If nothing else, the 1920 season would reveal that the Tigers had serious issues that needed to be addressed.
Chief among them was the state of manager Hughie Jennings, who had skippered the Tigers since 1907. Hughie was 51 years old and familiarity was breeding contempt. After bursting onto the scene with three straight pennants, Jennings's Tigers teams finished as high as second place only twice since 1909, and were more often than not in the second division.
Jennings's future as Tigers manager was in serious doubt as 1920 arrived, and that future grew even murkier when they started to play the games.
A 13-game losing streak was how the Tigers started the season---0-13 and already buried in the league standings before May was two days old.
The Tigers weren't a mediocre team in 1920. They weren't a bad team.
They were awful.
The Tigers didn't just get beat on most days---they got slaughtered. A lopsided defeat of 11-1 or 12-3 was not uncommon. For the season, the Tigers surrendered double digits in runs a staggering 26 times out of 154 games played---once for every six games played!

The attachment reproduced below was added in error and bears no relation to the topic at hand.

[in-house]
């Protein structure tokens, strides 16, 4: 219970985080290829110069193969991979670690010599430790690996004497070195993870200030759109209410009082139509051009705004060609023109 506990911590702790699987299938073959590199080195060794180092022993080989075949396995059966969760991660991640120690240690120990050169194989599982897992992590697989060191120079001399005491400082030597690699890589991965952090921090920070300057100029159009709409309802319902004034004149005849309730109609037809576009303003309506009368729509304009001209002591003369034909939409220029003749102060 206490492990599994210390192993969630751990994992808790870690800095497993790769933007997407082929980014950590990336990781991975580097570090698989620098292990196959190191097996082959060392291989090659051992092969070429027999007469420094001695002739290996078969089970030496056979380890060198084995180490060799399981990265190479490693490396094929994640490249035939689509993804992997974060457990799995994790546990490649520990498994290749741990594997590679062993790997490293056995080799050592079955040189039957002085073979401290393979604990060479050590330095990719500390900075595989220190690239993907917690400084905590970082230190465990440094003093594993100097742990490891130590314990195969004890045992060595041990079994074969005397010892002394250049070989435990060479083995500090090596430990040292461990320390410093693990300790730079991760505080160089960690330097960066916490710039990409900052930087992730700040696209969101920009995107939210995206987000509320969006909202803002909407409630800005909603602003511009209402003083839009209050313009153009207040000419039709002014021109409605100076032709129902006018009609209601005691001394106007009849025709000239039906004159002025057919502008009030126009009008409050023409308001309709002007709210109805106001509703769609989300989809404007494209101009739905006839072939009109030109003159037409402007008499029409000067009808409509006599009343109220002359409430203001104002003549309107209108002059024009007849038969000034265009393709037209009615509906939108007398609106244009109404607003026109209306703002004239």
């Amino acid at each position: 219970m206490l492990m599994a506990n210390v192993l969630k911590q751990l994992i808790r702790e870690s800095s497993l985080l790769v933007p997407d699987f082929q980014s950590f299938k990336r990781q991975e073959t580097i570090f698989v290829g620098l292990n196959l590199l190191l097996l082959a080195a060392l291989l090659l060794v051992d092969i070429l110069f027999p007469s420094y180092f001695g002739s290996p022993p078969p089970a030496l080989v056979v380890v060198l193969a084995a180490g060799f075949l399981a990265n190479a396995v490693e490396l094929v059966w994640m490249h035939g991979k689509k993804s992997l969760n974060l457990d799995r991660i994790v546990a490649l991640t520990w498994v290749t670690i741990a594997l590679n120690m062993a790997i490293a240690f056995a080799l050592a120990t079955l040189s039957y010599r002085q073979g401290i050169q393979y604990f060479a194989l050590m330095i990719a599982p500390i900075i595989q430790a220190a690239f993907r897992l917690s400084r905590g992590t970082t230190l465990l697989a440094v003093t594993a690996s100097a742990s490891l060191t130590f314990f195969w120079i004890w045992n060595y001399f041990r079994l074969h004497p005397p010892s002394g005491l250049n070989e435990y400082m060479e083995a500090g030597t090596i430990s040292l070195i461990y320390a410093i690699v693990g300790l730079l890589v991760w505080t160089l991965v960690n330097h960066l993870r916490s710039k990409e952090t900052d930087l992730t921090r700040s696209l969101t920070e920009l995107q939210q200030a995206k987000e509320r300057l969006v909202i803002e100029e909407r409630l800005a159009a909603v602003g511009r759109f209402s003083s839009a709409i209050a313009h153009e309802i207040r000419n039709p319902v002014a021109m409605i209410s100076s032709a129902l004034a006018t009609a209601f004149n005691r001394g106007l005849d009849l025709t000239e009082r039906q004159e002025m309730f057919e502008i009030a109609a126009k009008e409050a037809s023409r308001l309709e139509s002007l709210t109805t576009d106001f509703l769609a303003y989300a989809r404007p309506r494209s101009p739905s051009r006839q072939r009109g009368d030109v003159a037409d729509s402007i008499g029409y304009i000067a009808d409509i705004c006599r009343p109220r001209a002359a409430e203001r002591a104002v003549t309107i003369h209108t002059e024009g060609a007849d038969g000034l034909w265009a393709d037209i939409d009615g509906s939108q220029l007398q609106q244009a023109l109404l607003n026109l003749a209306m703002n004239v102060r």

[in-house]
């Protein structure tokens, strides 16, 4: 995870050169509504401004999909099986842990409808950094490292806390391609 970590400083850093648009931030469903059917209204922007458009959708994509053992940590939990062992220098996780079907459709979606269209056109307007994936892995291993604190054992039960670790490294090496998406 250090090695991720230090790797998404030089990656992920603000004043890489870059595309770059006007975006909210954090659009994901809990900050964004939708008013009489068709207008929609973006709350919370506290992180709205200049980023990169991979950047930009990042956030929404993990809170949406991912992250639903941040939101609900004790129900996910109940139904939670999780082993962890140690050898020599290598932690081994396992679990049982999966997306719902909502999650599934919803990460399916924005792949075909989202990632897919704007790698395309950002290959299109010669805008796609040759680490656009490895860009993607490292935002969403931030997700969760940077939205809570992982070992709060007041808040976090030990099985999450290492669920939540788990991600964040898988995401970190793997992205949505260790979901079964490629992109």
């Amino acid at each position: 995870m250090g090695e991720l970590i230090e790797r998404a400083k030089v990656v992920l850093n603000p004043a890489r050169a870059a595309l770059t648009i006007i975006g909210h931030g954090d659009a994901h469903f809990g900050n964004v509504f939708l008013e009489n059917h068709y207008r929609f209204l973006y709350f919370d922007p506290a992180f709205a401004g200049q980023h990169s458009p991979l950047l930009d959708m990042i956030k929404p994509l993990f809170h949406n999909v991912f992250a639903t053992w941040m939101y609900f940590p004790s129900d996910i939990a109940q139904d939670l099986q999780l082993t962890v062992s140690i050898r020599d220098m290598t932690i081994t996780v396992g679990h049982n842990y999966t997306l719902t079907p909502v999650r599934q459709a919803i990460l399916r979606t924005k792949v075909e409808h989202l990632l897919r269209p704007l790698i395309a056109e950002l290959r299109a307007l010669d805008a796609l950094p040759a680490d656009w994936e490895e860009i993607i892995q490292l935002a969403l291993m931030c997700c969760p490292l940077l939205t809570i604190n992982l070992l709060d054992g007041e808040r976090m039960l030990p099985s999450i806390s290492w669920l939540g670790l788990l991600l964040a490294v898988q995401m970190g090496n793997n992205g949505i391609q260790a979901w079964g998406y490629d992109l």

If it wasn't for the even more awful Philadelphia Athletics, the Tigers would have finished dead last. As it was, they were a miserable seventh, with a ghastly 61-93 record, easily their worst under Jennings's leadership.
Even Ty Cobb wasn't Ty Cobb, "slumping" to a more mortal .334 BA. No Tigers player had an exceptional year, although Bobby Veach showed a sudden burst of power by slamming a franchise-record 11 home runs and driving in 113 runners.
Hooks Dauss lost 21 games as five Tigers pitchers lost 13 or more times.
All in all it was a bad, bad year for baseball in Detroit. It was bad enough to make people think that they'd seen the last of Hughie Jennings doing his "Eee yah" cry from the third base coaching box.
HR: Veach (11)
RBI: Veach (113)
BA: Cobb (.334)
Wins: Howard Ehmke (15)
K: Doc Ayers (103)
ERA: Ehmke (3.25)
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